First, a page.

JEFFERSON CITY — Missouri lawmakers finalized legislation Thursday that would charge groups of parents and educators with writing new student achievement benchmarks, potentially paving the way for the state to ditch national education goals.
Missouri's State Board of Education adopted the Common Core standards in 2010. More than 40 other states have adopted the standards, and only Indiana has opted to ditch the goals in favor of writing its own.
The Republican-led Senate voted 23-6 to send the bill to Democratic Gov. Jay Nixon. It cleared the House with a 135-10 vote earlier Thursday.
Nixon has not said whether he will sign or veto the measure. His office has said the current standards already have been successfully implemented and are "helping us achieve our goals for student learning." Missouri students are scheduled to begin taking tests based on Common Core this fall.
The Republican-led legislature has fought against the standards and argued that lawmakers should have been consulted on the decision when state education officials adopted the new benchmarks.
Critics of Common Core began the year wanting to block the standards entirely. But in a compromise, the final legislation would allow Common Core to be used in classrooms until the groups develop new standards. The groups would not be prohibited from recommending the continuation of Common Core or certain elements of it.
Under the bill, state officials would pick teams to develop new school standards for English, math, science and history to be implemented during the 2016 academic year. The State Board of Education would be required to hold at least three public hearings before adopting the team's recommendations.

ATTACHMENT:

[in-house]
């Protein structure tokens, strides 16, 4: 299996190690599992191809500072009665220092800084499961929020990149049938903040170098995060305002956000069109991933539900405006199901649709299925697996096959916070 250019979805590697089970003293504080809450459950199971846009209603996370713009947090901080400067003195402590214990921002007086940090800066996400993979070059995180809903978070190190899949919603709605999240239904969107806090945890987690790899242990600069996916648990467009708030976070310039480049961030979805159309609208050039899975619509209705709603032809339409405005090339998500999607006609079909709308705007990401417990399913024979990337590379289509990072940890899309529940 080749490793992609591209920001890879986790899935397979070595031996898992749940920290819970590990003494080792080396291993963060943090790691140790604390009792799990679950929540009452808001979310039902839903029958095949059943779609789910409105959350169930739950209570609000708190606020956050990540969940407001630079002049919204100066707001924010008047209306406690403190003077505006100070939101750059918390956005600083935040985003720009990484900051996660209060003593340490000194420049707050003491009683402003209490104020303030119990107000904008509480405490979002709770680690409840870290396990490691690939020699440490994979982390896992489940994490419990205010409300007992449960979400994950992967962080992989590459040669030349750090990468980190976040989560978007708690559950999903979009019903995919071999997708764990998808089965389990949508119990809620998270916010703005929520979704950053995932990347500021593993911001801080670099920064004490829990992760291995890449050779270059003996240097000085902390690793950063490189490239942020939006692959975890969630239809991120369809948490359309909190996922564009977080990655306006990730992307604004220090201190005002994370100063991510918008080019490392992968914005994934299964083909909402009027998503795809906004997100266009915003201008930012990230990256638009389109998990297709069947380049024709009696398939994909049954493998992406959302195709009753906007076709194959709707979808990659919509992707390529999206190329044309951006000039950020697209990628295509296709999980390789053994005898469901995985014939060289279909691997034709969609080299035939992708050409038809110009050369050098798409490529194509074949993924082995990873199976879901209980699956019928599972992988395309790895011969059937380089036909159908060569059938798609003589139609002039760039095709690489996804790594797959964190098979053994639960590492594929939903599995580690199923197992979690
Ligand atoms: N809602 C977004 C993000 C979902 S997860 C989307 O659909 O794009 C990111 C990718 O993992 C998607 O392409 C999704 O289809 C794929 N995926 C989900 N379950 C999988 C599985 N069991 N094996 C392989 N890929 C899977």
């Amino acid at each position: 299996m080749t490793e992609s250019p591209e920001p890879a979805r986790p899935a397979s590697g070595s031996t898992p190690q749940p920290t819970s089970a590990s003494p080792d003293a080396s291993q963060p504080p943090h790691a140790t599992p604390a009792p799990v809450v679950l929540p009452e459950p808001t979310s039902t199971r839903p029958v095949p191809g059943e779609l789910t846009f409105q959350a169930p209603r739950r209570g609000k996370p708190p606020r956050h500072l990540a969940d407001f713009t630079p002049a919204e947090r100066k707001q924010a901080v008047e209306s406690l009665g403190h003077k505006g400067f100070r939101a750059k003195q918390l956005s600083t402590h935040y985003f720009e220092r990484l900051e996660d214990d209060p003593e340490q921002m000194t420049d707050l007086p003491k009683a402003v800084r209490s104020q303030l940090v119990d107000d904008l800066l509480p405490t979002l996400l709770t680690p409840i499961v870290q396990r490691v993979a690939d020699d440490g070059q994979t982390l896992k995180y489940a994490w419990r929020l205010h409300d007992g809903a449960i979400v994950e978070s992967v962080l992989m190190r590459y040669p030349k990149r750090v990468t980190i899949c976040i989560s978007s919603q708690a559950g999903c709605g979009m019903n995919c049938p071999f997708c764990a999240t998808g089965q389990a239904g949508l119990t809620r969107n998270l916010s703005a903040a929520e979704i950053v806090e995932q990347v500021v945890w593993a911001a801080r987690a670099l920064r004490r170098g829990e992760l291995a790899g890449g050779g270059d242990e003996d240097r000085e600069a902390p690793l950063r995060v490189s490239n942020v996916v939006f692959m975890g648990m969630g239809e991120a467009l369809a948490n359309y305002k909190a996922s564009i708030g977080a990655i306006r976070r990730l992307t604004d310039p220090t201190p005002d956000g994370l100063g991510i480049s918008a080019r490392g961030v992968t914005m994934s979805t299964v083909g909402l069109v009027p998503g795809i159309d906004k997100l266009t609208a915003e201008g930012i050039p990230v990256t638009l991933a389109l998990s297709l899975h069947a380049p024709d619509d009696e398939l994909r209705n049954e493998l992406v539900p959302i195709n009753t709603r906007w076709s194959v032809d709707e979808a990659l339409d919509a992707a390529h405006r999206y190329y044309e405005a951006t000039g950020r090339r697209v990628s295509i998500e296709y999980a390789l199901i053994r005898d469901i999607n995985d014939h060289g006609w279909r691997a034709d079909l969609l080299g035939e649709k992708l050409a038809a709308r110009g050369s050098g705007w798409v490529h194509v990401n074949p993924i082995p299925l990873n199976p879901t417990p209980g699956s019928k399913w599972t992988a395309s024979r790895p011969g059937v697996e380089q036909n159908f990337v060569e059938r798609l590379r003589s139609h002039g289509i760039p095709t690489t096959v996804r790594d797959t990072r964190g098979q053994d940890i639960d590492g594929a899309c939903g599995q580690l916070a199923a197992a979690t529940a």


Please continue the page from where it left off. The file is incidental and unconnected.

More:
"Maybe not everyone will like it, but they will at least feel like they were part of the process," said Sen. David Pearce, R-Warrensburg.
For each subject, one group would determine benchmarks for elementary students while an additional panel would write the goals for older students.
The eight groups would be composed of members chosen by state education associations and leaders, lawmakers, the governor and the lieutenant governor. Four would be parents of children currently enrolled in Missouri schools. The other members would need to have experience in the subject area their group is working on.
Until the new standards are implemented, Common Core would continue to be taught in Missouri schools. But the bill includes a provision that would prevent teachers and schools from being downgraded for poor performance on Common Core-aligned tests for the first year.
One of the legislature's loudest critics of the standards said the bill was the first step in the anti-Common Core movement.
"Every time I get together with a group of anti-Common Core moms, the crowd is bigger, and they're madder, and they're more informed," said Sen. John Lamping, R-St. Louis County.